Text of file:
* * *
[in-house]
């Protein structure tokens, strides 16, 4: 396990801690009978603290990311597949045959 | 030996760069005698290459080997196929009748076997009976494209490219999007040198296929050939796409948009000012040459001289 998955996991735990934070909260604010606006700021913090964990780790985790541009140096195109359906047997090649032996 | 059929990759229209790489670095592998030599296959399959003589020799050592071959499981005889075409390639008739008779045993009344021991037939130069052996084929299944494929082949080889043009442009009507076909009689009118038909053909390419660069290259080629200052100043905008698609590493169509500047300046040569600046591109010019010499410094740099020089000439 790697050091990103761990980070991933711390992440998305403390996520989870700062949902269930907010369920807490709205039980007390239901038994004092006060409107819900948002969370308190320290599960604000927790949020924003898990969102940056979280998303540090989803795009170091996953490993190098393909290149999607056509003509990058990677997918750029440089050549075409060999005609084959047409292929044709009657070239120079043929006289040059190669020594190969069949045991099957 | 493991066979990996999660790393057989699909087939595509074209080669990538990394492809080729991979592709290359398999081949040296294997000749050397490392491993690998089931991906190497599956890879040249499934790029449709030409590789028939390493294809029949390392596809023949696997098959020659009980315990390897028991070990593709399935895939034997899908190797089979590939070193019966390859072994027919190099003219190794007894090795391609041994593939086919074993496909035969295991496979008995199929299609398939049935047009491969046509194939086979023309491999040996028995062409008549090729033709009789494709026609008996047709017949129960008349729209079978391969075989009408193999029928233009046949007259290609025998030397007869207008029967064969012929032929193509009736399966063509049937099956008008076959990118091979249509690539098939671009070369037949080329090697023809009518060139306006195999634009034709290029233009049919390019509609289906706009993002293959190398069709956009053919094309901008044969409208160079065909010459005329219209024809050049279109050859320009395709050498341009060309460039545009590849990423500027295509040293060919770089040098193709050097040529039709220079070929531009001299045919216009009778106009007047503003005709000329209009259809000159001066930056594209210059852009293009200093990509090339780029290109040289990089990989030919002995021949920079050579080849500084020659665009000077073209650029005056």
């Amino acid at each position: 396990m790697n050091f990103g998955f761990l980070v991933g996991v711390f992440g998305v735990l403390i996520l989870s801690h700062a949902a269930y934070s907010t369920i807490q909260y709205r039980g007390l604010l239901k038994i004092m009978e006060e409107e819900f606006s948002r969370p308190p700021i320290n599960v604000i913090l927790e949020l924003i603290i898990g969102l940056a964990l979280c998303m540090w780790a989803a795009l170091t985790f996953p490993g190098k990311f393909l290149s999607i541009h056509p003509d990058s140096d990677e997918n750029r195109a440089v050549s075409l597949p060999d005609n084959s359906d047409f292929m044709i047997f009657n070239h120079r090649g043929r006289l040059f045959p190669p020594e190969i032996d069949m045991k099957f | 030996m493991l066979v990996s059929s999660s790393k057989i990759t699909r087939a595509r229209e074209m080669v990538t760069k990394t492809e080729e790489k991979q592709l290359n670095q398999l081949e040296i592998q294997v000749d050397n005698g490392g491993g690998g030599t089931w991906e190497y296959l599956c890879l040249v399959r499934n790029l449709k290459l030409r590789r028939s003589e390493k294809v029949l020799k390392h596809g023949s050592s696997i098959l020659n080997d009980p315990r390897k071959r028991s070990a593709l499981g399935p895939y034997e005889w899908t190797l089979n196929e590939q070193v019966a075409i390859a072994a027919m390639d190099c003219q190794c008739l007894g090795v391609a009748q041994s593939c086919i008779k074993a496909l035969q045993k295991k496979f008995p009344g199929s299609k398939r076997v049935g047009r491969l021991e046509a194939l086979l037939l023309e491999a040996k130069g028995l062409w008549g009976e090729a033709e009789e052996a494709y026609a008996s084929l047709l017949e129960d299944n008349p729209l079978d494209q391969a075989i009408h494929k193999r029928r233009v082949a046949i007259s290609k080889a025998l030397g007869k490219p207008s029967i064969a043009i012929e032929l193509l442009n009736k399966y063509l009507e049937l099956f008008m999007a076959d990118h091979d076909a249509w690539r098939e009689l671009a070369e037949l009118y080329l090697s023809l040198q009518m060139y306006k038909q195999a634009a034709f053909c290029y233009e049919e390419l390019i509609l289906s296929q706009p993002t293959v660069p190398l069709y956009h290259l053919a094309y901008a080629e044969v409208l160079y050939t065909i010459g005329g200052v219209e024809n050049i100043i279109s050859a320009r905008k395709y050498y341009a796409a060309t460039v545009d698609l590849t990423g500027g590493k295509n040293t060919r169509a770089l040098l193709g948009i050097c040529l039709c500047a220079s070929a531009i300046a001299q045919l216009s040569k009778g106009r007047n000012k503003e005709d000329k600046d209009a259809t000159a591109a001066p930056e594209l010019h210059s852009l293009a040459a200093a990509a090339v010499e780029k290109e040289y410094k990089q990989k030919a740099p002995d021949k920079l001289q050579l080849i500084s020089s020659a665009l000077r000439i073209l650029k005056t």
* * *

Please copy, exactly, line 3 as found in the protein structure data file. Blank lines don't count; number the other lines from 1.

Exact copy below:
């Amino acid at each position: 396990m790697n050091f990103g998955f761990l980070v991933g996991v711390f992440g998305v735990l403390i996520l989870s801690h700062a949902a269930y934070s907010t369920i807490q909260y709205r039980g007390l604010l239901k038994i004092m009978e006060e409107e819900f606006s948002r969370p308190p700021i320290n599960v604000i913090l927790e949020l924003i603290i898990g969102l940056a964990l979280c998303m540090w780790a989803a795009l170091t985790f996953p490993g190098k990311f393909l290149s999607i541009h056509p003509d990058s140096d990677e997918n750029r195109a440089v050549s075409l597949p060999d005609n084959s359906d047409f292929m044709i047997f009657n070239h120079r090649g043929r006289l040059f045959p190669p020594e190969i032996d069949m045991k099957f | 030996m493991l066979v990996s059929s999660s790393k057989i990759t699909r087939a595509r229209e074209m080669v990538t760069k990394t492809e080729e790489k991979q592709l290359n670095q398999l081949e040296i592998q294997v000749d050397n005698g490392g491993g690998g030599t089931w991906e190497y296959l599956c890879l040249v399959r499934n790029l449709k290459l030409r590789r028939s003589e390493k294809v029949l020799k390392h596809g023949s050592s696997i098959l020659n080997d009980p315990r390897k071959r028991s070990a593709l499981g399935p895939y034997e005889w899908t190797l089979n196929e590939q070193v019966a075409i390859a072994a027919m390639d190099c003219q190794c008739l007894g090795v391609a009748q041994s593939c086919i008779k074993a496909l035969q045993k295991k496979f008995p009344g199929s299609k398939r076997v049935g047009r491969l021991e046509a194939l086979l037939l023309e491999a040996k130069g028995l062409w008549g009976e090729a033709e009789e052996a494709y026609a008996s084929l047709l017949e129960d299944n008349p729209l079978d494209q391969a075989i009408h494929k193999r029928r233009v082949a046949i007259s290609k080889a025998l030397g007869k490219p207008s029967i064969a043009i012929e032929l193509l442009n009736k399966y063509l009507e049937l099956f008008m999007a076959d990118h091979d076909a249509w690539r098939e009689l671009a070369e037949l009118y080329l090697s023809l040198q009518m060139y306006k038909q195999a634009a034709f053909c290029y233009e049919e390419l390019i509609l289906s296929q706009p993002t293959v660069p190398l069709y956009h290259l053919a094309y901008a080629e044969v409208l160079y050939t065909i010459g005329g200052v219209e024809n050049i100043i279109s050859a320009r905008k395709y050498y341009a796409a060309t460039v545009d698609l590849t990423g500027g590493k295509n040293t060919r169509a770089l040098l193709g948009i050097c040529l039709c500047a220079s070929a531009i300046a001299q045919l216009s040569k009778g106009r007047n000012k503003e005709d000329k600046d209009a259809t000159a591109a001066p930056e594209l010019h210059s852009l293009a040459a200093a990509a090339v010499e780029k290109e040289y410094k990089q990989k030919a740099p002995d021949k920079l001289q050579l080849i500084s020089s020659a665009l000077r000439i073209l650029k005056t």